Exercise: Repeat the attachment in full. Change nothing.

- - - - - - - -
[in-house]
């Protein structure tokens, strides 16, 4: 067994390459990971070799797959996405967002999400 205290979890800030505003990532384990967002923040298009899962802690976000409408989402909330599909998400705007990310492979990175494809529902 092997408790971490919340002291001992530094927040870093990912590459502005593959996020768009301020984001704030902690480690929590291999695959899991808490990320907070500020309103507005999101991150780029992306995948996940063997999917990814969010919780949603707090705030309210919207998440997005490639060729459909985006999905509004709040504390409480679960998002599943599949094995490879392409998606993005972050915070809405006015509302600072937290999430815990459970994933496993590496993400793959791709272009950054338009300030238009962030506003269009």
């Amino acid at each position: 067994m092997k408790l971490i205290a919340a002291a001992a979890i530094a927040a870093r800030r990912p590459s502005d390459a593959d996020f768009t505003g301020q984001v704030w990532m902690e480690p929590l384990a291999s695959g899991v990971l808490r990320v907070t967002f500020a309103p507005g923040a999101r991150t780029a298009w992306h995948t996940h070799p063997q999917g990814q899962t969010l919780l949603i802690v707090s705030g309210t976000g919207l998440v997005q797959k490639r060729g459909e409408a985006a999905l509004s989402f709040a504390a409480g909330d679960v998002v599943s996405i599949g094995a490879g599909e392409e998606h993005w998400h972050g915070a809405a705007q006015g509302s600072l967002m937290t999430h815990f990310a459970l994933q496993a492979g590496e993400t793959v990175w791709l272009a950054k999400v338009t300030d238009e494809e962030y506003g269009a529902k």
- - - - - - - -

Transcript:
[in-house]
């Protein structure tokens, strides 16, 4: 067994390459990971070799797959996405967002999400 205290979890800030505003990532384990967002923040298009899962802690976000409408989402909330599909998400705007990310492979990175494809529902 092997408790971490919340002291001992530094927040870093990912590459502005593959996020768009301020984001704030902690480690929590291999695959899991808490990320907070500020309103507005999101991150780029992306995948996940063997999917990814969010919780949603707090705030309210919207998440997005490639060729459909985006999905509004709040504390409480679960998002599943599949094995490879392409998606993005972050915070809405006015509302600072937290999430815990459970994933496993590496993400793959791709272009950054338009300030238009962030506003269009």
């Amino acid at each position: 067994m092997k408790l971490i205290a919340a002291a001992a979890i530094a927040a870093r800030r990912p590459s502005d390459a593959d996020f768009t505003g301020q984001v704030w990532m902690e480690p929590l384990a291999s695959g899991v990971l808490r990320v907070t967002f500020a309103p507005g923040a999101r991150t780029a298009w992306h995948t996940h070799p063997q999917g990814q899962t969010l919780l949603i802690v707090s705030g309210t976000g919207l998440v997005q797959k490639r060729g459909e409408a985006a999905l509004s989402f709040a504390a409480g909330d679960v998002v599943s996405i599949g094995a490879g599909e392409e998606h993005w998400h972050g915070a809405a705007q006015g509302s600072l967002m937290t999430h815990f990310a459970l994933q496993a492979g590496e993400t793959v990175w791709l272009a950054k999400v338009t300030d238009e494809e962030y506003g269009a529902k």